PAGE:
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  • by Wes Singleton

Den of Thieves, C


Rated R, 140 minutes

I enjoy a good heist flick from time to time. The mildly entertaining yet dumb new thriller "Den of Thieves" isn't one of them. It's too long and too messy, in spite of a mildly entertaining ending that seems to be pulled out of a hat.

An elite unit from the Los Angeles County Sheriff's Department led by Nick O'Brien (Gerard Butler) squares off against a crew of successful thieves led by Merrimen (Pablo Schreiber), Levi (Curtis "50 Cent" Jackson) and Donnie (O'Shea Jackson Jr.) who plan a seemingly impossible heist -- the city's Federal Reserve Bank.

"Den of Thieves" is the kind of mindless, guilty-pleasure trash you find in January, not to mention is a painful reminder that Gerard Butler still hasn't made a truly great live-action movie since "300." It's directed by Christian Gudegast, screenwriter for Butler's "London Has Fallen" in his feature directorial debut, and is co-written by Gudegast and "Prison Break's" Paul Scheuring.

It's also a reminder that the bad guys are often the more interesting ones, with "Straight Outta Compton's" charming O'Shea Jackson stealing some scenes, especially in the final act; he's the only one of the large cast who gives the film some life amongst the many other cardboard cut-out types here (50 Cent is given very little to do). Otherwise, it has too many unnecessary characters and subplots, particularly with Butler's character, who we care little about, adding in about 30 extra minutes of junky filler.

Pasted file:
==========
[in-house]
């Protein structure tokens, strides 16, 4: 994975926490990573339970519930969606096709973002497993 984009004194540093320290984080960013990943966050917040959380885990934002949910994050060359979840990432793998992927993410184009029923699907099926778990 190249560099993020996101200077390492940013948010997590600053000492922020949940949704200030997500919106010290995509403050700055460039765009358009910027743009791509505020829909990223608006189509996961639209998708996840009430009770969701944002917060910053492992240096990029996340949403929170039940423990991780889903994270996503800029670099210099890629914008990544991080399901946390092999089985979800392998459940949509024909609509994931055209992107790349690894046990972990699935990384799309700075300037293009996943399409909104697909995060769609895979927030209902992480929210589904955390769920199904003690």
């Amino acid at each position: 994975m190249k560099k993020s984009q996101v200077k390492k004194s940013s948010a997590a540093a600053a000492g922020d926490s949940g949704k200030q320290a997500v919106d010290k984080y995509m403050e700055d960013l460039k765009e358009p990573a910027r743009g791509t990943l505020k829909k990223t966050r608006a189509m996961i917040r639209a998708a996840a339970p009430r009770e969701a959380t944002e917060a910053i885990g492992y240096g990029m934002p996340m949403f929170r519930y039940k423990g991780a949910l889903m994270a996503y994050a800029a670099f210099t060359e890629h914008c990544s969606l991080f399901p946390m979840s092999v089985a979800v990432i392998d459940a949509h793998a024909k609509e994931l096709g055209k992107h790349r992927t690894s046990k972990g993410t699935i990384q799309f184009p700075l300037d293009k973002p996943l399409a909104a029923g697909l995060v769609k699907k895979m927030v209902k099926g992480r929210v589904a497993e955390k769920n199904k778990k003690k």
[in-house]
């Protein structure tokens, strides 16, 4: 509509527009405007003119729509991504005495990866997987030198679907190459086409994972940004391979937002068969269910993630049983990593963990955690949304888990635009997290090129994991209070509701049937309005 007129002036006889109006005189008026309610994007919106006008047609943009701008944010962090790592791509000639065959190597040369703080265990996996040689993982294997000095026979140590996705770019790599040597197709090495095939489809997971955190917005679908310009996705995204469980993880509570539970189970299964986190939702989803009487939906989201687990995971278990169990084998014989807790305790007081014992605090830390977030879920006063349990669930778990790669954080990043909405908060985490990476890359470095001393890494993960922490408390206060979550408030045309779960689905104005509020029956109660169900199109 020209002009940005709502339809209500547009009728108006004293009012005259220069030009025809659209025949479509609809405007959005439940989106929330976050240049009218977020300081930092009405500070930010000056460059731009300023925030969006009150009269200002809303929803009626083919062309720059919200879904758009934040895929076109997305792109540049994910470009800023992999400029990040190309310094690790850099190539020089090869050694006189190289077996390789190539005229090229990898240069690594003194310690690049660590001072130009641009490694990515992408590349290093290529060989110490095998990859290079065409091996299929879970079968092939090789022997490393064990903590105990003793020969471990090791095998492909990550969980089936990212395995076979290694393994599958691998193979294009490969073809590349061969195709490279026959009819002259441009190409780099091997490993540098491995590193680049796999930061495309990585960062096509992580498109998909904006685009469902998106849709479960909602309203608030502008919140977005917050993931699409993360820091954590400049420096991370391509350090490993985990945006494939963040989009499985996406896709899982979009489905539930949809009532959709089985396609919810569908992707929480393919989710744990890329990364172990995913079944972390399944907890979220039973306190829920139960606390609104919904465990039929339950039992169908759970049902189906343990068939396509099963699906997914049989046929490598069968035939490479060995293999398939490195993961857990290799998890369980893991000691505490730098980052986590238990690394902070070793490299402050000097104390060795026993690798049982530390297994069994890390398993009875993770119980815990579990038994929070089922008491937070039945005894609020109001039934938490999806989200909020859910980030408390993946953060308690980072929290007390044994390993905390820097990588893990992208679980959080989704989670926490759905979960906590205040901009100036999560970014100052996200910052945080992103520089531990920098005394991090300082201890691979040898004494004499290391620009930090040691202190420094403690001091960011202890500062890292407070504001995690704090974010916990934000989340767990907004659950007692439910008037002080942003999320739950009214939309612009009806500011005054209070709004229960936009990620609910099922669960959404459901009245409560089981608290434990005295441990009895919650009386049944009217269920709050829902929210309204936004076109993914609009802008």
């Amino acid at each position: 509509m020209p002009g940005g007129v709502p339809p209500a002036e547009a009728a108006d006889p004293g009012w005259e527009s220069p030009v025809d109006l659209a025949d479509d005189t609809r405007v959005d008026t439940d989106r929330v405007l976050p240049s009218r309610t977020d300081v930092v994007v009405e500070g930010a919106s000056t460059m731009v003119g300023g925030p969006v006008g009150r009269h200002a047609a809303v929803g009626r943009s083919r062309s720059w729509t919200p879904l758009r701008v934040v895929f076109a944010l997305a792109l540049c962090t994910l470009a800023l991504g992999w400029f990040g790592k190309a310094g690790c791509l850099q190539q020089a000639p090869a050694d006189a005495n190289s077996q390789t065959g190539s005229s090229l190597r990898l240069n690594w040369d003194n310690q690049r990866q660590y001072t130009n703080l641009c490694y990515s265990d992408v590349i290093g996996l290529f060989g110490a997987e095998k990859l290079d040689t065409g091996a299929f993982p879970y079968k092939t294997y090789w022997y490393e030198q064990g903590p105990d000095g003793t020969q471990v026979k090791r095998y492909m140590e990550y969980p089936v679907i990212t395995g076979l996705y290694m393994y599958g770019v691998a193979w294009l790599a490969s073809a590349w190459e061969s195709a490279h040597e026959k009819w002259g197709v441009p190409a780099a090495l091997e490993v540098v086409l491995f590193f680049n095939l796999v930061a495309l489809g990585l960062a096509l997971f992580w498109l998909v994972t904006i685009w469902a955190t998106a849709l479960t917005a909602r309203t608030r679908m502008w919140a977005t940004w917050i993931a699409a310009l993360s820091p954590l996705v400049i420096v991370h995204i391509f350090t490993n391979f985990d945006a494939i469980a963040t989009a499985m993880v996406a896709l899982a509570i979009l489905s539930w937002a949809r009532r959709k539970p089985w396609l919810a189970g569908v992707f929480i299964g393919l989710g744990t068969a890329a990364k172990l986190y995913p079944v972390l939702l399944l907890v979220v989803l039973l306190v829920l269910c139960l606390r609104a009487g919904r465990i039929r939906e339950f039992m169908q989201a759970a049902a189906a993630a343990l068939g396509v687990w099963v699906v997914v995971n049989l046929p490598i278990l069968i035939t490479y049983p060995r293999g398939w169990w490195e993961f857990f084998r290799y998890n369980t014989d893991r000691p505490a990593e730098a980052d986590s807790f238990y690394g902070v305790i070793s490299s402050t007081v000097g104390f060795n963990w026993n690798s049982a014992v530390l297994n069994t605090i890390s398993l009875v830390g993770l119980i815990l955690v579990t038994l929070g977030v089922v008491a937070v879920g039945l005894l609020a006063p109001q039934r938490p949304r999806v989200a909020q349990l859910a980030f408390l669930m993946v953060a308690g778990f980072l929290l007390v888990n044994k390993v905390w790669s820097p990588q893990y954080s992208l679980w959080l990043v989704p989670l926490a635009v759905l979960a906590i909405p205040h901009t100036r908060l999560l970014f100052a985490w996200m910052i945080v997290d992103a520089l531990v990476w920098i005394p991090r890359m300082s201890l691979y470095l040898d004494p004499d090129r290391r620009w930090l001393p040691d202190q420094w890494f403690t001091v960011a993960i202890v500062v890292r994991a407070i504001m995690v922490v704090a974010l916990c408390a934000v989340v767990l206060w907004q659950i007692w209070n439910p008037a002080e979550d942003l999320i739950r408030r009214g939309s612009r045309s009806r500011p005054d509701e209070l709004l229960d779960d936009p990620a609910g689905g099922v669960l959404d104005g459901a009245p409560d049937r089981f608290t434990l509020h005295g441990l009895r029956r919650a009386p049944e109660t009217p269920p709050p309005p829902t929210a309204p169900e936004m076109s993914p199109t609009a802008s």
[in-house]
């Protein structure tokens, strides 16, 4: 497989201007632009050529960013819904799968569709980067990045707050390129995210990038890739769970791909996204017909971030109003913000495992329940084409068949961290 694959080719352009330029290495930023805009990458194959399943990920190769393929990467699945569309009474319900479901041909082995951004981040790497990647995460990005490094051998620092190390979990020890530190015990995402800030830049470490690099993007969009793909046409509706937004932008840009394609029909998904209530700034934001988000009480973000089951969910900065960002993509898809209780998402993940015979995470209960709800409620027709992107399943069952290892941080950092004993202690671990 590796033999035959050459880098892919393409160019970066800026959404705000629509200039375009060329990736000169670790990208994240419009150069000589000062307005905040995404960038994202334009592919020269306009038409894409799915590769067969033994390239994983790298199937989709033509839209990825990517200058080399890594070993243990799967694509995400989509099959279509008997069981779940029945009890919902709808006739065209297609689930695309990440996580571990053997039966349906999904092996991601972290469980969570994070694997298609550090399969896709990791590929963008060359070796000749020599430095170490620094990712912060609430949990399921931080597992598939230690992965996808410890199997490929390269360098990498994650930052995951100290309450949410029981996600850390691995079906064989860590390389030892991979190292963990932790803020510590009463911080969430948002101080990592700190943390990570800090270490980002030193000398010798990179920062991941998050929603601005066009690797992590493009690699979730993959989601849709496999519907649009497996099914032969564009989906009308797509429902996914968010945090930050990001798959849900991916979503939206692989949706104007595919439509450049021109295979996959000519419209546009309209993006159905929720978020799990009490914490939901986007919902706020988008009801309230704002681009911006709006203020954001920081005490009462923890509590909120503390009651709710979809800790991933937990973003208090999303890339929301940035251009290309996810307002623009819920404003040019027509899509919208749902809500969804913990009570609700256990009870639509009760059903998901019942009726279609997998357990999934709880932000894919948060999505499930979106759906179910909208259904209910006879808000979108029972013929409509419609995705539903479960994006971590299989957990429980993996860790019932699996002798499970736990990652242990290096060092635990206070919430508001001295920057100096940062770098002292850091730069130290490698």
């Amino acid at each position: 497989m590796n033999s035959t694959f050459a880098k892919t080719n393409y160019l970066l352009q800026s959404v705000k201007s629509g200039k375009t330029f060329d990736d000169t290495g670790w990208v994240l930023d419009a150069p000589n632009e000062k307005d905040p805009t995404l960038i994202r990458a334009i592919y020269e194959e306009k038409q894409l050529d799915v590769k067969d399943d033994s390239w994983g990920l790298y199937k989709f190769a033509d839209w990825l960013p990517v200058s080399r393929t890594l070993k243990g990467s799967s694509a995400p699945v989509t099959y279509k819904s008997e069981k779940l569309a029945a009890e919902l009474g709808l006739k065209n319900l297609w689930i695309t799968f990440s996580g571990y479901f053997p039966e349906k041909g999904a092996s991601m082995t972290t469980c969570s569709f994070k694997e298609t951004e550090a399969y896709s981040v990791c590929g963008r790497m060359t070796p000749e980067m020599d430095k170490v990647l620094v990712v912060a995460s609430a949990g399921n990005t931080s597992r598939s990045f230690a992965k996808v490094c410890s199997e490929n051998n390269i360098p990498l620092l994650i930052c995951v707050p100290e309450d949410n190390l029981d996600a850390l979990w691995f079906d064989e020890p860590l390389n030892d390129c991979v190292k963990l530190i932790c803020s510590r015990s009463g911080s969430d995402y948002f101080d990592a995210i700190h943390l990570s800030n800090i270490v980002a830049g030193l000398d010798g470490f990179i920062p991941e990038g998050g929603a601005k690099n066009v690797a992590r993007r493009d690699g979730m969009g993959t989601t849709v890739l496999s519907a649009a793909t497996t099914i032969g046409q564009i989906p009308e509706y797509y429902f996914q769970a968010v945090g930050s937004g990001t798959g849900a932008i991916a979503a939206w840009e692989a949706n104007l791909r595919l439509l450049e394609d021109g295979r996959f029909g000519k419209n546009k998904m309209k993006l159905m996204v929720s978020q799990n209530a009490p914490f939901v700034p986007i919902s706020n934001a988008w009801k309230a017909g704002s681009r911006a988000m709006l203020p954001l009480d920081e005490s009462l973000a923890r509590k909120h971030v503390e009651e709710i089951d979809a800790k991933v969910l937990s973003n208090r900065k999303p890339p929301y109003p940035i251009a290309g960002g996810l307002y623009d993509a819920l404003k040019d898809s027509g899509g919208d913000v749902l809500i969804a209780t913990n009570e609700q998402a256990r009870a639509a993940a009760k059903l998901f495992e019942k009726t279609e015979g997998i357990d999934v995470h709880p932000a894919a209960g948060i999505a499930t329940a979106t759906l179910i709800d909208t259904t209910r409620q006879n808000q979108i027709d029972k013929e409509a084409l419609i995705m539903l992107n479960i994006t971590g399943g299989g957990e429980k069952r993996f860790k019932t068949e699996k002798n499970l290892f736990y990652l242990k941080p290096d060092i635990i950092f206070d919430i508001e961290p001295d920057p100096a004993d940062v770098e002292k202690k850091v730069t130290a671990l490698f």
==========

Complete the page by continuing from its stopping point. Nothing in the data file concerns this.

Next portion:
"Den of Thieves" fills a middle act full of plot holes and contrivances, big enough you can literally fit in a man-hole cover and sewer, a startling, ridiculous contrivance that isn't mentioned at all until very late in the film. The climax, filled with a menage of bullets, is action-packed and entertaining enough I suppose, but it's important that we have to wait until the very end for the best part, a surprise ending that seems more of an afterthought.

"Den of Thieves" is a mildly entertaining but forgettable thriller made better by the appealing O'Shea Jackson Jr. and a silly twist at the end.

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